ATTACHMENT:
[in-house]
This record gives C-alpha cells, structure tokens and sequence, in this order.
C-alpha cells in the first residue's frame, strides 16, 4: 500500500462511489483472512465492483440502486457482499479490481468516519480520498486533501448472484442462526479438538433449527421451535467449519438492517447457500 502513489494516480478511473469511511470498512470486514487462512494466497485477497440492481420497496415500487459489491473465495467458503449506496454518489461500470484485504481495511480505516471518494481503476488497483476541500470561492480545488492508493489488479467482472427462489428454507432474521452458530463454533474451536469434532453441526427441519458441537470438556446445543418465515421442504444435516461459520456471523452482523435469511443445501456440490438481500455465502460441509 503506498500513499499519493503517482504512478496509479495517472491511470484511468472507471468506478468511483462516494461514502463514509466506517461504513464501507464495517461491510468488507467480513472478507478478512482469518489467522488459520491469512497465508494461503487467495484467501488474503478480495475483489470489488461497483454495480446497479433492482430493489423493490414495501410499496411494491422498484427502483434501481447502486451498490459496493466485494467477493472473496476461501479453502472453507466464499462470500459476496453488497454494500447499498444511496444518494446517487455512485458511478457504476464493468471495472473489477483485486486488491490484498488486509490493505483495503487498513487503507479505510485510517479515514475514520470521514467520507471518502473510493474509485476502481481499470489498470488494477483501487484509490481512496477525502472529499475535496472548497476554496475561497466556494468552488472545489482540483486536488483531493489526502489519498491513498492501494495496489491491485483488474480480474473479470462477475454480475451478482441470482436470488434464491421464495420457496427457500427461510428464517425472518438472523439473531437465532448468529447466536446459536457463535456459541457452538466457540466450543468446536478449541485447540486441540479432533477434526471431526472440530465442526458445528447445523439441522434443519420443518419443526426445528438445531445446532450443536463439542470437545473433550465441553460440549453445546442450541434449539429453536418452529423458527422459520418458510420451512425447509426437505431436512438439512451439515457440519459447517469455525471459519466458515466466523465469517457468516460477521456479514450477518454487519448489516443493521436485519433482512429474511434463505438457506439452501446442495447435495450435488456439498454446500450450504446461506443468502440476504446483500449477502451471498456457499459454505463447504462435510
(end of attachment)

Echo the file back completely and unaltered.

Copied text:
[in-house]
This record gives C-alpha cells, structure tokens and sequence, in this order.
C-alpha cells in the first residue's frame, strides 16, 4: 500500500462511489483472512465492483440502486457482499479490481468516519480520498486533501448472484442462526479438538433449527421451535467449519438492517447457500 502513489494516480478511473469511511470498512470486514487462512494466497485477497440492481420497496415500487459489491473465495467458503449506496454518489461500470484485504481495511480505516471518494481503476488497483476541500470561492480545488492508493489488479467482472427462489428454507432474521452458530463454533474451536469434532453441526427441519458441537470438556446445543418465515421442504444435516461459520456471523452482523435469511443445501456440490438481500455465502460441509 503506498500513499499519493503517482504512478496509479495517472491511470484511468472507471468506478468511483462516494461514502463514509466506517461504513464501507464495517461491510468488507467480513472478507478478512482469518489467522488459520491469512497465508494461503487467495484467501488474503478480495475483489470489488461497483454495480446497479433492482430493489423493490414495501410499496411494491422498484427502483434501481447502486451498490459496493466485494467477493472473496476461501479453502472453507466464499462470500459476496453488497454494500447499498444511496444518494446517487455512485458511478457504476464493468471495472473489477483485486486488491490484498488486509490493505483495503487498513487503507479505510485510517479515514475514520470521514467520507471518502473510493474509485476502481481499470489498470488494477483501487484509490481512496477525502472529499475535496472548497476554496475561497466556494468552488472545489482540483486536488483531493489526502489519498491513498492501494495496489491491485483488474480480474473479470462477475454480475451478482441470482436470488434464491421464495420457496427457500427461510428464517425472518438472523439473531437465532448468529447466536446459536457463535456459541457452538466457540466450543468446536478449541485447540486441540479432533477434526471431526472440530465442526458445528447445523439441522434443519420443518419443526426445528438445531445446532450443536463439542470437545473433550465441553460440549453445546442450541434449539429453536418452529423458527422459520418458510420451512425447509426437505431436512438439512451439515457440519459447517469455525471459519466458515466466523465469517457468516460477521456479514450477518454487519448489516443493521436485519433482512429474511434463505438457506439452501446442495447435495450435488456439498454446500450450504446461506443468502440476504446483500449477502451471498456457499459454505463447504462435510